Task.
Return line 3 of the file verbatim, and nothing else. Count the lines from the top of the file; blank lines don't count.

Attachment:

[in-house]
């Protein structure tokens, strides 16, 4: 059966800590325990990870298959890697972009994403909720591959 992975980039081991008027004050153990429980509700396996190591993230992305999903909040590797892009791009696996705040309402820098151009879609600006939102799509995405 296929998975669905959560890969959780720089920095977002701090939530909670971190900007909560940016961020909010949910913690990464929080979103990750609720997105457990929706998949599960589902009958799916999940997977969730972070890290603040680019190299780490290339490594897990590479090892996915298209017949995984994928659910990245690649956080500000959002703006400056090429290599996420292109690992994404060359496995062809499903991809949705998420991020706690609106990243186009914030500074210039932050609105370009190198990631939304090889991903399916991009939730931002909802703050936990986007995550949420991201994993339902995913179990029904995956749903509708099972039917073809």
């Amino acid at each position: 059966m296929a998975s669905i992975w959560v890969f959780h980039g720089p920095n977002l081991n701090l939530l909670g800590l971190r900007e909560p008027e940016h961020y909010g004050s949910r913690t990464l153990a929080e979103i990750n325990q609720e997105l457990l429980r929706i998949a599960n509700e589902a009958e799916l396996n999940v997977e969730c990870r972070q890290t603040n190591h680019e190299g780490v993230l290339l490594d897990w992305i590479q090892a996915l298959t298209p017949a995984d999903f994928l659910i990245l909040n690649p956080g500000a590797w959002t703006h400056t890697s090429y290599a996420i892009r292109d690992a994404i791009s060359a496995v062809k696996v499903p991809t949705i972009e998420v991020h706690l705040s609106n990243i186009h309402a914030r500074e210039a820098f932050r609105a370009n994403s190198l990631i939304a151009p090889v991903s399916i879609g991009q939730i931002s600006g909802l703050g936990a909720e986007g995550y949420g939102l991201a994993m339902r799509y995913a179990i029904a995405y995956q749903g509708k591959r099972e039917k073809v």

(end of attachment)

């Amino acid at each position: 059966m296929a998975s669905i992975w959560v890969f959780h980039g720089p920095n977002l081991n701090l939530l909670g800590l971190r900007e909560p008027e940016h961020y909010g004050s949910r913690t990464l153990a929080e979103i990750n325990q609720e997105l457990l429980r929706i998949a599960n509700e589902a009958e799916l396996n999940v997977e969730c990870r972070q890290t603040n190591h680019e190299g780490v993230l290339l490594d897990w992305i590479q090892a996915l298959t298209p017949a995984d999903f994928l659910i990245l909040n690649p956080g500000a590797w959002t703006h400056t890697s090429y290599a996420i892009r292109d690992a994404i791009s060359a496995v062809k696996v499903p991809t949705i972009e998420v991020h706690l705040s609106n990243i186009h309402a914030r500074e210039a820098f932050r609105a370009n994403s190198l990631i939304a151009p090889v991903s399916i879609g991009q939730i931002s600006g909802l703050g936990a909720e986007g995550y949420g939102l991201a994993m339902r799509y995913a179990i029904a995405y995956q749903g509708k591959r099972e039917k073809v």